Putin’s propoganda keeps Russians in the dark about Ukraine and more
By Editorial Board
PRESIDENT VLADIMIR PUTIN, his bitter resentment at the Soviet empire’s collapse metastasized into seething Russian nationalism, has marginalized the political opposition, muzzled dissidents and intimidated independent voices in civil society. In prosecuting his widening war in Ukraine, he has also resurrected the tyranny of the Big Lie, using state-controlled media to twist the truth so grotesquely that most Russians are in the dark — or profoundly misinformed — about events in their neighbor to the west.
Most Russians get their news from state-
controlled broadcast outlets, which have moved beyond mere propaganda into outlandish conspiracy theories and unhinged jingoism. The shoot-down of the Malaysian airliner in July, over territory controlled by Russian-sponsored militias in Ukraine, was spun by Kremlin’s media mouthpieces into aprovocation orchestrated by the West. With few countervailing views in the mainstream media, many Russians believed the spin or had no idea what to believe.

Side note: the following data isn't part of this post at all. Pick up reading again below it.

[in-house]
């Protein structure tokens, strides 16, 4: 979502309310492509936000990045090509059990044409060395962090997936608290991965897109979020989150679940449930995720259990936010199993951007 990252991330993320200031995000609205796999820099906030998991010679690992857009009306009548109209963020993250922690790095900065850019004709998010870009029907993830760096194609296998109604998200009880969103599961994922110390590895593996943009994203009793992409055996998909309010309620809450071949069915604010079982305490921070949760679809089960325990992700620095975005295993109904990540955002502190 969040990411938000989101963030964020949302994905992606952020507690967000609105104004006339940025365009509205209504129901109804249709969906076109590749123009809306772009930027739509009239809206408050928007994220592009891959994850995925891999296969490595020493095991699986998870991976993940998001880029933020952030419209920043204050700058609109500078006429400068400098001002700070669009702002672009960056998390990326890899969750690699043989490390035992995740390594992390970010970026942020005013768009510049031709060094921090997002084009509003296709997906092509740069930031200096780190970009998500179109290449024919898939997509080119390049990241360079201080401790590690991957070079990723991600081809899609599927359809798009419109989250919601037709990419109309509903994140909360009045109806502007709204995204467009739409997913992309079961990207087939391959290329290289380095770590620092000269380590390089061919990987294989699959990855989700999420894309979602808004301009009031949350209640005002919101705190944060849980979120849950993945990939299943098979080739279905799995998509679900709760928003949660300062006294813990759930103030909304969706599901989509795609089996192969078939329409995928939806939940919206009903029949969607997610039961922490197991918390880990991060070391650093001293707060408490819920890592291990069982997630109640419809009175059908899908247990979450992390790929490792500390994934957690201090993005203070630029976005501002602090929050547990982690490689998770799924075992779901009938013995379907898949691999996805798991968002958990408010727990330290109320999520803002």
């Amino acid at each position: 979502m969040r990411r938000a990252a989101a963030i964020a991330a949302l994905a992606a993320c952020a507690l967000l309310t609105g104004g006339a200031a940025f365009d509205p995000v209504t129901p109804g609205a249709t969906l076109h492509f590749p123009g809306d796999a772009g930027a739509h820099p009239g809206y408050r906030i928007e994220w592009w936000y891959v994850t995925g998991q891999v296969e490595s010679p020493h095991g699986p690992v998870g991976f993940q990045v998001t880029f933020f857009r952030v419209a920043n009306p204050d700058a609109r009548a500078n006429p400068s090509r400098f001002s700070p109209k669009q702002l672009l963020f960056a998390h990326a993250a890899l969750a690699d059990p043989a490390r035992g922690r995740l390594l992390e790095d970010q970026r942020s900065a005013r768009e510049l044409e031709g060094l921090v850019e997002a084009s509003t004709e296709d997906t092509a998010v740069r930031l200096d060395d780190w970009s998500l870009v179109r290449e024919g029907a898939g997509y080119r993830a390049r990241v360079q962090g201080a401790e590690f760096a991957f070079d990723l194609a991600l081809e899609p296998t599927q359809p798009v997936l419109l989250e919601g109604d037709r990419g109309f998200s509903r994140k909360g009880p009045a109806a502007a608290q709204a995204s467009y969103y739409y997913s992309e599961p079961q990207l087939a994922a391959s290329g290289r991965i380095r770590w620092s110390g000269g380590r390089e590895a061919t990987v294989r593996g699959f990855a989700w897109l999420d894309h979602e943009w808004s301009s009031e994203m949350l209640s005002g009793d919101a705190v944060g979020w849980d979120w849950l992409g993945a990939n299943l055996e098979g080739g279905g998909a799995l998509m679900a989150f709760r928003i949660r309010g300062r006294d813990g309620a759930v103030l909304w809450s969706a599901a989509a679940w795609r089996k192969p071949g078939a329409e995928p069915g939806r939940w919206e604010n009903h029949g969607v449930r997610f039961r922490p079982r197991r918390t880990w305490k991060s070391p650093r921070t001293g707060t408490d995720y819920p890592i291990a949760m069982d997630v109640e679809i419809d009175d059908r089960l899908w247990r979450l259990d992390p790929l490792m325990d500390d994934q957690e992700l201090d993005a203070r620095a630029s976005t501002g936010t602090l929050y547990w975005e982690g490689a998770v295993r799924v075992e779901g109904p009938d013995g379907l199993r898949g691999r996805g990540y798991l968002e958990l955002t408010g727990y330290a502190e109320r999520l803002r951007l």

In support of those Russian-sponsored militias in eastern Ukraine, now backed by growing ranks of Russian troops and weapons, Moscow has created a fantasy that plays on Russian victimization. By this rendering, the forces backing Ukraine’s government in Kiev are fascists and neo-Nazis, a portrayal that Mr. Putin personally advanced on Friday, when he likened the Ukrainian army’s attempts to regain its own territory to the Nazi siege of Leningrad in World War II, an appeal meant to inflame Russians’ already overheated nationalist emotions.